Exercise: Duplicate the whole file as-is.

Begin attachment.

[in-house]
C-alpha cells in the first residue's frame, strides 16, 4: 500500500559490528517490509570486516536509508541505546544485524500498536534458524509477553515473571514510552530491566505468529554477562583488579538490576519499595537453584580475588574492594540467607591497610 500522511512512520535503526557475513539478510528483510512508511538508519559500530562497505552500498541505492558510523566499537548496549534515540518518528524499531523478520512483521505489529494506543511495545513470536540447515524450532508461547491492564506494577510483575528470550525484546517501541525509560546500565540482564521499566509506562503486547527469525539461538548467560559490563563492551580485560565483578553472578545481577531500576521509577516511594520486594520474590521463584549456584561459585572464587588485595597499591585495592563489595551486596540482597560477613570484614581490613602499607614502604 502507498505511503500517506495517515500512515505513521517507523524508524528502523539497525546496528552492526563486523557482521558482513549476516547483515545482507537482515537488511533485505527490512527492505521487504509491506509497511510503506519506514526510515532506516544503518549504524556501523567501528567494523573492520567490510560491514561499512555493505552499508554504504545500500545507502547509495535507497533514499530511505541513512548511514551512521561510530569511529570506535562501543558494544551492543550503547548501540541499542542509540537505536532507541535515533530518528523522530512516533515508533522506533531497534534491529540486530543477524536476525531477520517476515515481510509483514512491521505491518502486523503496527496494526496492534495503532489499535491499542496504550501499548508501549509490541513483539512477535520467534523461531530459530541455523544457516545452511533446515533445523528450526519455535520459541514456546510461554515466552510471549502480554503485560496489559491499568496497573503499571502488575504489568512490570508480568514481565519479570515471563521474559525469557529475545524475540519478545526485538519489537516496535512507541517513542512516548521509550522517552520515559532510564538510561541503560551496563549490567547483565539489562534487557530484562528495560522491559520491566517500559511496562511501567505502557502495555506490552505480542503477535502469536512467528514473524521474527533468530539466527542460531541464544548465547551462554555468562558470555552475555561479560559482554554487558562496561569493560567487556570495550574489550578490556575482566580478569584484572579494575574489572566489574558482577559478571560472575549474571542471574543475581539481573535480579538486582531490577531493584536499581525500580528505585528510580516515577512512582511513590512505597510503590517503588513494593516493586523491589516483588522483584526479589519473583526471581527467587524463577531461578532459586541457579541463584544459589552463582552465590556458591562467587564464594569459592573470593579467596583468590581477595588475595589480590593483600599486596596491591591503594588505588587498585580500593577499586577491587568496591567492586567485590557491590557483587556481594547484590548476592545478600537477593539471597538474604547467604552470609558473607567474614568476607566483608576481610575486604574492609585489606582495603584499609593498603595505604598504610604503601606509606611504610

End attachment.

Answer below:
[in-house]
C-alpha cells in the first residue's frame, strides 16, 4: 500500500559490528517490509570486516536509508541505546544485524500498536534458524509477553515473571514510552530491566505468529554477562583488579538490576519499595537453584580475588574492594540467607591497610 500522511512512520535503526557475513539478510528483510512508511538508519559500530562497505552500498541505492558510523566499537548496549534515540518518528524499531523478520512483521505489529494506543511495545513470536540447515524450532508461547491492564506494577510483575528470550525484546517501541525509560546500565540482564521499566509506562503486547527469525539461538548467560559490563563492551580485560565483578553472578545481577531500576521509577516511594520486594520474590521463584549456584561459585572464587588485595597499591585495592563489595551486596540482597560477613570484614581490613602499607614502604 502507498505511503500517506495517515500512515505513521517507523524508524528502523539497525546496528552492526563486523557482521558482513549476516547483515545482507537482515537488511533485505527490512527492505521487504509491506509497511510503506519506514526510515532506516544503518549504524556501523567501528567494523573492520567490510560491514561499512555493505552499508554504504545500500545507502547509495535507497533514499530511505541513512548511514551512521561510530569511529570506535562501543558494544551492543550503547548501540541499542542509540537505536532507541535515533530518528523522530512516533515508533522506533531497534534491529540486530543477524536476525531477520517476515515481510509483514512491521505491518502486523503496527496494526496492534495503532489499535491499542496504550501499548508501549509490541513483539512477535520467534523461531530459530541455523544457516545452511533446515533445523528450526519455535520459541514456546510461554515466552510471549502480554503485560496489559491499568496497573503499571502488575504489568512490570508480568514481565519479570515471563521474559525469557529475545524475540519478545526485538519489537516496535512507541517513542512516548521509550522517552520515559532510564538510561541503560551496563549490567547483565539489562534487557530484562528495560522491559520491566517500559511496562511501567505502557502495555506490552505480542503477535502469536512467528514473524521474527533468530539466527542460531541464544548465547551462554555468562558470555552475555561479560559482554554487558562496561569493560567487556570495550574489550578490556575482566580478569584484572579494575574489572566489574558482577559478571560472575549474571542471574543475581539481573535480579538486582531490577531493584536499581525500580528505585528510580516515577512512582511513590512505597510503590517503588513494593516493586523491589516483588522483584526479589519473583526471581527467587524463577531461578532459586541457579541463584544459589552463582552465590556458591562467587564464594569459592573470593579467596583468590581477595588475595589480590593483600599486596596491591591503594588505588587498585580500593577499586577491587568496591567492586567485590557491590557483587556481594547484590548476592545478600537477593539471597538474604547467604552470609558473607567474614568476607566483608576481610575486604574492609585489606582495603584499609593498603595505604598504610604503601606509606611504610